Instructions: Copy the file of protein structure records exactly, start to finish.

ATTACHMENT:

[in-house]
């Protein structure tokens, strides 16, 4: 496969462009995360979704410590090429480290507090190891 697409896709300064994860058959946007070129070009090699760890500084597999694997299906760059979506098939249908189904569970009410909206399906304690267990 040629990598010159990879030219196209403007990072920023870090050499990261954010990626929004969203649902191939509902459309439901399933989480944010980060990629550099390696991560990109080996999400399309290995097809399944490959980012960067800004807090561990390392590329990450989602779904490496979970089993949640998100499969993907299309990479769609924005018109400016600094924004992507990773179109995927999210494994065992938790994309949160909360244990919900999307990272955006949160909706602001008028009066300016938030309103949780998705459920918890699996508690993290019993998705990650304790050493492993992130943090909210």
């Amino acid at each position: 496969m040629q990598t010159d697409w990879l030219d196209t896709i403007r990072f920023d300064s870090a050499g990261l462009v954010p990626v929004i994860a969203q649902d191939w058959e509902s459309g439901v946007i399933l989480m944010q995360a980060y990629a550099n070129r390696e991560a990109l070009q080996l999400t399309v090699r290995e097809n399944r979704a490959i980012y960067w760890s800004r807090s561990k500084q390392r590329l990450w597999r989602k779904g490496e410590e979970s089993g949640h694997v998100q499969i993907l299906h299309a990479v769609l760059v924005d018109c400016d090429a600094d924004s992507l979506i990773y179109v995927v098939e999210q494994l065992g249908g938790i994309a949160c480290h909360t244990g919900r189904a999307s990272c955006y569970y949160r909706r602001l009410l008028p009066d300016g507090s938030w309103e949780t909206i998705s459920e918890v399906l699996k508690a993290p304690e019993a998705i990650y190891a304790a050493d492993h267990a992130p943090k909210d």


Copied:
[in-house]
């Protein structure tokens, strides 16, 4: 496969462009995360979704410590090429480290507090190891 697409896709300064994860058959946007070129070009090699760890500084597999694997299906760059979506098939249908189904569970009410909206399906304690267990 040629990598010159990879030219196209403007990072920023870090050499990261954010990626929004969203649902191939509902459309439901399933989480944010980060990629550099390696991560990109080996999400399309290995097809399944490959980012960067800004807090561990390392590329990450989602779904490496979970089993949640998100499969993907299309990479769609924005018109400016600094924004992507990773179109995927999210494994065992938790994309949160909360244990919900999307990272955006949160909706602001008028009066300016938030309103949780998705459920918890699996508690993290019993998705990650304790050493492993992130943090909210």
């Amino acid at each position: 496969m040629q990598t010159d697409w990879l030219d196209t896709i403007r990072f920023d300064s870090a050499g990261l462009v954010p990626v929004i994860a969203q649902d191939w058959e509902s459309g439901v946007i399933l989480m944010q995360a980060y990629a550099n070129r390696e991560a990109l070009q080996l999400t399309v090699r290995e097809n399944r979704a490959i980012y960067w760890s800004r807090s561990k500084q390392r590329l990450w597999r989602k779904g490496e410590e979970s089993g949640h694997v998100q499969i993907l299906h299309a990479v769609l760059v924005d018109c400016d090429a600094d924004s992507l979506i990773y179109v995927v098939e999210q494994l065992g249908g938790i994309a949160c480290h909360t244990g919900r189904a999307s990272c955006y569970y949160r909706r602001l009410l008028p009066d300016g507090s938030w309103e949780t909206i998705s459920e918890v399906l699996k508690a993290p304690e019993a998705i990650y190891a304790a050493d492993h267990a992130p943090k909210d």